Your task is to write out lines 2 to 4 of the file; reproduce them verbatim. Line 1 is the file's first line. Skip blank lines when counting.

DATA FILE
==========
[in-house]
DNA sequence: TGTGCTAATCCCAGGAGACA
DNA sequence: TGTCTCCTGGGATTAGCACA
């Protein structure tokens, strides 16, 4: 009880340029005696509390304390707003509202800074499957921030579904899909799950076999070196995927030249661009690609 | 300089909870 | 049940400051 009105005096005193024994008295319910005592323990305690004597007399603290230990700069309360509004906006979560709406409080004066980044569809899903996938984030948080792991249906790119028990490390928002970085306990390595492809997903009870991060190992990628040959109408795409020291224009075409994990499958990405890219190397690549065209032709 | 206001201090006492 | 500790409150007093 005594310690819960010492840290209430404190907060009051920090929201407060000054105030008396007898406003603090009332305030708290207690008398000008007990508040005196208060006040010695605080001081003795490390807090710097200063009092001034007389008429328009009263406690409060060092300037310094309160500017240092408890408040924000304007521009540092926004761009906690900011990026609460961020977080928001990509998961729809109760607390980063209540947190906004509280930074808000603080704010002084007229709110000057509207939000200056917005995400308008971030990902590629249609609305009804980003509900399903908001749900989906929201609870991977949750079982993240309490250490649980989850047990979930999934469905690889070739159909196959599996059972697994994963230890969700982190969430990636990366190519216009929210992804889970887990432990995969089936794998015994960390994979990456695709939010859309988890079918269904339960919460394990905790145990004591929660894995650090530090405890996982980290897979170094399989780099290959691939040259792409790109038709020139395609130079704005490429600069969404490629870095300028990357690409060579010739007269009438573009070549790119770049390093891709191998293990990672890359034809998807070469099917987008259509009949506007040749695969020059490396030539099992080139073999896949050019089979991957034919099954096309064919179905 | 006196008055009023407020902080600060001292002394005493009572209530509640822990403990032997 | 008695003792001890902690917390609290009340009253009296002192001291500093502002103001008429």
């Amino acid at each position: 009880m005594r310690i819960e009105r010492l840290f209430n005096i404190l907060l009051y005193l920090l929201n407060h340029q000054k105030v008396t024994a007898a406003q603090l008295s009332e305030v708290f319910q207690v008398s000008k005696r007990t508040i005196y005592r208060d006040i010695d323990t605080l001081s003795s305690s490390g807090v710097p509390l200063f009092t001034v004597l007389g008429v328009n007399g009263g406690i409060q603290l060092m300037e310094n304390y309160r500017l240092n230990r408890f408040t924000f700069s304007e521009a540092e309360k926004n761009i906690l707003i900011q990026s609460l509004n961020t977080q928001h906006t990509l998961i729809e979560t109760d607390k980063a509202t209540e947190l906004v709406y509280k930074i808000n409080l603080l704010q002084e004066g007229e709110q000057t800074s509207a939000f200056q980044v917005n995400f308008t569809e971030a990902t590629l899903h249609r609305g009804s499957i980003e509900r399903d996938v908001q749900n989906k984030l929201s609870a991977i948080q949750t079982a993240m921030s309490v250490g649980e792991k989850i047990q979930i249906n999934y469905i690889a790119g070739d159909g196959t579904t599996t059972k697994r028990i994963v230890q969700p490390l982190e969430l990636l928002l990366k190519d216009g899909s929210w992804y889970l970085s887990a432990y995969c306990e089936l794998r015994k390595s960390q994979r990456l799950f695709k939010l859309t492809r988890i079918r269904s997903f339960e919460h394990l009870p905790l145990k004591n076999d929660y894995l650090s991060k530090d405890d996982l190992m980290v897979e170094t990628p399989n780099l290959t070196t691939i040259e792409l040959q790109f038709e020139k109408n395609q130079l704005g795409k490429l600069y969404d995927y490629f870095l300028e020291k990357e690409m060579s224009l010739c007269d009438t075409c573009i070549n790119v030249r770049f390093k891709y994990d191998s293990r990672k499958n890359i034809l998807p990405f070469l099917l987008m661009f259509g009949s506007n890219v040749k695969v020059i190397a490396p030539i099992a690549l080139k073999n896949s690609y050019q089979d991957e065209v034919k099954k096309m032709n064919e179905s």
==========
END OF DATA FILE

DNA sequence: TGTGCTAATCCCAGGAGACA
DNA sequence: TGTCTCCTGGGATTAGCACA
């Protein structure tokens, strides 16, 4: 009880340029005696509390304390707003509202800074499957921030579904899909799950076999070196995927030249661009690609 | 300089909870 | 049940400051 009105005096005193024994008295319910005592323990305690004597007399603290230990700069309360509004906006979560709406409080004066980044569809899903996938984030948080792991249906790119028990490390928002970085306990390595492809997903009870991060190992990628040959109408795409020291224009075409994990499958990405890219190397690549065209032709 | 206001201090006492 | 500790409150007093 005594310690819960010492840290209430404190907060009051920090929201407060000054105030008396007898406003603090009332305030708290207690008398000008007990508040005196208060006040010695605080001081003795490390807090710097200063009092001034007389008429328009009263406690409060060092300037310094309160500017240092408890408040924000304007521009540092926004761009906690900011990026609460961020977080928001990509998961729809109760607390980063209540947190906004509280930074808000603080704010002084007229709110000057509207939000200056917005995400308008971030990902590629249609609305009804980003509900399903908001749900989906929201609870991977949750079982993240309490250490649980989850047990979930999934469905690889070739159909196959599996059972697994994963230890969700982190969430990636990366190519216009929210992804889970887990432990995969089936794998015994960390994979990456695709939010859309988890079918269904339960919460394990905790145990004591929660894995650090530090405890996982980290897979170094399989780099290959691939040259792409790109038709020139395609130079704005490429600069969404490629870095300028990357690409060579010739007269009438573009070549790119770049390093891709191998293990990672890359034809998807070469099917987008259509009949506007040749695969020059490396030539099992080139073999896949050019089979991957034919099954096309064919179905 | 006196008055009023407020902080600060001292002394005493009572209530509640822990403990032997 | 008695003792001890902690917390609290009340009253009296002192001291500093502002103001008429």